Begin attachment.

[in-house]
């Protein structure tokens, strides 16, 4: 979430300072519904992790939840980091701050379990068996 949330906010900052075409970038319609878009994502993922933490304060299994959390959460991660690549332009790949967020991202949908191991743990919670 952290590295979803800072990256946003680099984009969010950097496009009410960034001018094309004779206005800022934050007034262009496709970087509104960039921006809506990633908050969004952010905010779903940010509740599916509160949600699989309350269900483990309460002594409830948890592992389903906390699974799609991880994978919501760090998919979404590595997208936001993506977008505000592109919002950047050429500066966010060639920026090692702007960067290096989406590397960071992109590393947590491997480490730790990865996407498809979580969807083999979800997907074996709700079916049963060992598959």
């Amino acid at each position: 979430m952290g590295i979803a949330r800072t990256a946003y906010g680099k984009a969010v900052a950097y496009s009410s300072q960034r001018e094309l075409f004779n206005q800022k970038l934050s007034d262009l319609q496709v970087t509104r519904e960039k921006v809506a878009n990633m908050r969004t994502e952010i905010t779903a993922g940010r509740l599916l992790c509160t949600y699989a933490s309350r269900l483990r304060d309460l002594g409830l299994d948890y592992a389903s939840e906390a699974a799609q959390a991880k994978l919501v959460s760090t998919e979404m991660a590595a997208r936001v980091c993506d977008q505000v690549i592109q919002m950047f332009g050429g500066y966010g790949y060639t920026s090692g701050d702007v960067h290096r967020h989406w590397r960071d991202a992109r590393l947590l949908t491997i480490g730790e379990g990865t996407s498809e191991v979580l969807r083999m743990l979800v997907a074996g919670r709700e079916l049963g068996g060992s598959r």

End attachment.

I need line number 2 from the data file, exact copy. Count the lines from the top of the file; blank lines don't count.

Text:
């Protein structure tokens, strides 16, 4: 979430300072519904992790939840980091701050379990068996 949330906010900052075409970038319609878009994502993922933490304060299994959390959460991660690549332009790949967020991202949908191991743990919670 952290590295979803800072990256946003680099984009969010950097496009009410960034001018094309004779206005800022934050007034262009496709970087509104960039921006809506990633908050969004952010905010779903940010509740599916509160949600699989309350269900483990309460002594409830948890592992389903906390699974799609991880994978919501760090998919979404590595997208936001993506977008505000592109919002950047050429500066966010060639920026090692702007960067290096989406590397960071992109590393947590491997480490730790990865996407498809979580969807083999979800997907074996709700079916049963060992598959």